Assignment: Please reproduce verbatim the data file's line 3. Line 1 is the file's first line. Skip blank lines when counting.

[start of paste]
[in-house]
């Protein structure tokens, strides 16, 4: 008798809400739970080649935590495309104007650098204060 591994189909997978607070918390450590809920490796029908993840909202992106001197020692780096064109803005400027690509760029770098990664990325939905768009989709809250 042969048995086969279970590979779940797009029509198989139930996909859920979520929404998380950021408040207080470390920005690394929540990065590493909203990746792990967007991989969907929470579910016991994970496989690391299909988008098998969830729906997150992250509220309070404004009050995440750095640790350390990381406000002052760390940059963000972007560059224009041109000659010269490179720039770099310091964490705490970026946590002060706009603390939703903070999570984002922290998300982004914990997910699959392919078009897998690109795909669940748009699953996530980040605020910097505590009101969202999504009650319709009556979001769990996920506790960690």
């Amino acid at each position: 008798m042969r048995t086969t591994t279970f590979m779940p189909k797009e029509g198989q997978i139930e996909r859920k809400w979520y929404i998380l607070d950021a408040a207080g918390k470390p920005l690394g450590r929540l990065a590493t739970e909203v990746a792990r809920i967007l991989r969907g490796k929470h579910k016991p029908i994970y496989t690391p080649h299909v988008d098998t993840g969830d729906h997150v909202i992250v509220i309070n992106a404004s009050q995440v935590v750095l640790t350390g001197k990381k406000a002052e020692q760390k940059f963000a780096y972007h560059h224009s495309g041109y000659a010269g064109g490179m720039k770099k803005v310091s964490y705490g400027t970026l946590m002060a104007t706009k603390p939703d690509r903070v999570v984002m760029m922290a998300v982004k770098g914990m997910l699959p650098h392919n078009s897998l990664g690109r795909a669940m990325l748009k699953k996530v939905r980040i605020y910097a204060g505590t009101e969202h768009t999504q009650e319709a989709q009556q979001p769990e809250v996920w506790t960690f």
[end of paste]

């Amino acid at each position: 008798m042969r048995t086969t591994t279970f590979m779940p189909k797009e029509g198989q997978i139930e996909r859920k809400w979520y929404i998380l607070d950021a408040a207080g918390k470390p920005l690394g450590r929540l990065a590493t739970e909203v990746a792990r809920i967007l991989r969907g490796k929470h579910k016991p029908i994970y496989t690391p080649h299909v988008d098998t993840g969830d729906h997150v909202i992250v509220i309070n992106a404004s009050q995440v935590v750095l640790t350390g001197k990381k406000a002052e020692q760390k940059f963000a780096y972007h560059h224009s495309g041109y000659a010269g064109g490179m720039k770099k803005v310091s964490y705490g400027t970026l946590m002060a104007t706009k603390p939703d690509r903070v999570v984002m760029m922290a998300v982004k770098g914990m997910l699959p650098h392919n078009s897998l990664g690109r795909a669940m990325l748009k699953k996530v939905r980040i605020y910097a204060g505590t009101e969202h768009t999504q009650e319709a989709q009556q979001p769990e809250v996920w506790t960690f």